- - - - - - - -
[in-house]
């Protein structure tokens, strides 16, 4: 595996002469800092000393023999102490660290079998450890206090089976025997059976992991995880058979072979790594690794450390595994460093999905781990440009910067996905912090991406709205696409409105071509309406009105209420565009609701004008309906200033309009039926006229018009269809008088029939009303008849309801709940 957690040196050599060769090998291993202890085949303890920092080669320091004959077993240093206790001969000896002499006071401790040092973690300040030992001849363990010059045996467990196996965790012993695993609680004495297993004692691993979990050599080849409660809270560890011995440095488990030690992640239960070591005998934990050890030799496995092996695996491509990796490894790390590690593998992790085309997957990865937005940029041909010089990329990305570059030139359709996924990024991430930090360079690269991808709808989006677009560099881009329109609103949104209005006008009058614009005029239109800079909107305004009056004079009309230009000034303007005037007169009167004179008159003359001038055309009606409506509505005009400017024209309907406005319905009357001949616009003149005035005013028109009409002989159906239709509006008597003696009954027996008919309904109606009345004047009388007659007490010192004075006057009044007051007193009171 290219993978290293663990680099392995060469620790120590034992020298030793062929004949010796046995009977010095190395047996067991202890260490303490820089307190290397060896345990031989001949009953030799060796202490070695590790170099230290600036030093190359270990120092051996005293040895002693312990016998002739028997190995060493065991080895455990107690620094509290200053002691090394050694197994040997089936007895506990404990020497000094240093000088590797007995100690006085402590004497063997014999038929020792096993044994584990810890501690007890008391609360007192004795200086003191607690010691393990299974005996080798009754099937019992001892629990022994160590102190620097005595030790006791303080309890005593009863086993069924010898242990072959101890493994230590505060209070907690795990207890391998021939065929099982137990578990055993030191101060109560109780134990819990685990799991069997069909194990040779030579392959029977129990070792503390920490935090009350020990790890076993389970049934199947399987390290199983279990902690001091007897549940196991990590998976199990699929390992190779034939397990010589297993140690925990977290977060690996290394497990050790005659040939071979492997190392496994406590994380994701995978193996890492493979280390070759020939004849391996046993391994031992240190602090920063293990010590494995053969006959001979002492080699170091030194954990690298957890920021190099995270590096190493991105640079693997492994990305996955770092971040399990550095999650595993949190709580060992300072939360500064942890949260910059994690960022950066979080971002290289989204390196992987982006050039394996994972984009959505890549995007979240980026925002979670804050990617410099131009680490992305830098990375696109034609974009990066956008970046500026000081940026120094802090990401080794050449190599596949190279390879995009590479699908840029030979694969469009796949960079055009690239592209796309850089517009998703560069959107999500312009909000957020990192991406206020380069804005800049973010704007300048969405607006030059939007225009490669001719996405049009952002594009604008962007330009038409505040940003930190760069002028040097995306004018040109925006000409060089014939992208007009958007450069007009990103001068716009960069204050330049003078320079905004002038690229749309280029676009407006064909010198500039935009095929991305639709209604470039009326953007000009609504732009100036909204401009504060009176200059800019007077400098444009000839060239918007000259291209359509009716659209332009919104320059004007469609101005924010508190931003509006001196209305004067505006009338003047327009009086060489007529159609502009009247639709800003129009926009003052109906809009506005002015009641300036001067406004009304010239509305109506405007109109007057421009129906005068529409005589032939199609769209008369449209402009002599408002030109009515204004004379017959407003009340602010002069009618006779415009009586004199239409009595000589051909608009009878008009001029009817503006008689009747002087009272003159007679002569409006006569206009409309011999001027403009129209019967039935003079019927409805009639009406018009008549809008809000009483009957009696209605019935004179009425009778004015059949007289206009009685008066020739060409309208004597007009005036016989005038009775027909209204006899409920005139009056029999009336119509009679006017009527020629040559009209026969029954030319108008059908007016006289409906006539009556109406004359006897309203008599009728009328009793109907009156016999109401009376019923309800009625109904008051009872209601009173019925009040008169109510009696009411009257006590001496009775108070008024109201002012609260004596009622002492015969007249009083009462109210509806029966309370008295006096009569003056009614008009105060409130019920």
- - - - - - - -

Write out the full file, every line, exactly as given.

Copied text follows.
[in-house]
């Protein structure tokens, strides 16, 4: 595996002469800092000393023999102490660290079998450890206090089976025997059976992991995880058979072979790594690794450390595994460093999905781990440009910067996905912090991406709205696409409105071509309406009105209420565009609701004008309906200033309009039926006229018009269809008088029939009303008849309801709940 957690040196050599060769090998291993202890085949303890920092080669320091004959077993240093206790001969000896002499006071401790040092973690300040030992001849363990010059045996467990196996965790012993695993609680004495297993004692691993979990050599080849409660809270560890011995440095488990030690992640239960070591005998934990050890030799496995092996695996491509990796490894790390590690593998992790085309997957990865937005940029041909010089990329990305570059030139359709996924990024991430930090360079690269991808709808989006677009560099881009329109609103949104209005006008009058614009005029239109800079909107305004009056004079009309230009000034303007005037007169009167004179008159003359001038055309009606409506509505005009400017024209309907406005319905009357001949616009003149005035005013028109009409002989159906239709509006008597003696009954027996008919309904109606009345004047009388007659007490010192004075006057009044007051007193009171 290219993978290293663990680099392995060469620790120590034992020298030793062929004949010796046995009977010095190395047996067991202890260490303490820089307190290397060896345990031989001949009953030799060796202490070695590790170099230290600036030093190359270990120092051996005293040895002693312990016998002739028997190995060493065991080895455990107690620094509290200053002691090394050694197994040997089936007895506990404990020497000094240093000088590797007995100690006085402590004497063997014999038929020792096993044994584990810890501690007890008391609360007192004795200086003191607690010691393990299974005996080798009754099937019992001892629990022994160590102190620097005595030790006791303080309890005593009863086993069924010898242990072959101890493994230590505060209070907690795990207890391998021939065929099982137990578990055993030191101060109560109780134990819990685990799991069997069909194990040779030579392959029977129990070792503390920490935090009350020990790890076993389970049934199947399987390290199983279990902690001091007897549940196991990590998976199990699929390992190779034939397990010589297993140690925990977290977060690996290394497990050790005659040939071979492997190392496994406590994380994701995978193996890492493979280390070759020939004849391996046993391994031992240190602090920063293990010590494995053969006959001979002492080699170091030194954990690298957890920021190099995270590096190493991105640079693997492994990305996955770092971040399990550095999650595993949190709580060992300072939360500064942890949260910059994690960022950066979080971002290289989204390196992987982006050039394996994972984009959505890549995007979240980026925002979670804050990617410099131009680490992305830098990375696109034609974009990066956008970046500026000081940026120094802090990401080794050449190599596949190279390879995009590479699908840029030979694969469009796949960079055009690239592209796309850089517009998703560069959107999500312009909000957020990192991406206020380069804005800049973010704007300048969405607006030059939007225009490669001719996405049009952002594009604008962007330009038409505040940003930190760069002028040097995306004018040109925006000409060089014939992208007009958007450069007009990103001068716009960069204050330049003078320079905004002038690229749309280029676009407006064909010198500039935009095929991305639709209604470039009326953007000009609504732009100036909204401009504060009176200059800019007077400098444009000839060239918007000259291209359509009716659209332009919104320059004007469609101005924010508190931003509006001196209305004067505006009338003047327009009086060489007529159609502009009247639709800003129009926009003052109906809009506005002015009641300036001067406004009304010239509305109506405007109109007057421009129906005068529409005589032939199609769209008369449209402009002599408002030109009515204004004379017959407003009340602010002069009618006779415009009586004199239409009595000589051909608009009878008009001029009817503006008689009747002087009272003159007679002569409006006569206009409309011999001027403009129209019967039935003079019927409805009639009406018009008549809008809000009483009957009696209605019935004179009425009778004015059949007289206009009685008066020739060409309208004597007009005036016989005038009775027909209204006899409920005139009056029999009336119509009679006017009527020629040559009209026969029954030319108008059908007016006289409906006539009556109406004359006897309203008599009728009328009793109907009156016999109401009376019923309800009625109904008051009872209601009173019925009040008169109510009696009411009257006590001496009775108070008024109201002012609260004596009622002492015969007249009083009462109210509806029966309370008295006096009569003056009614008009105060409130019920």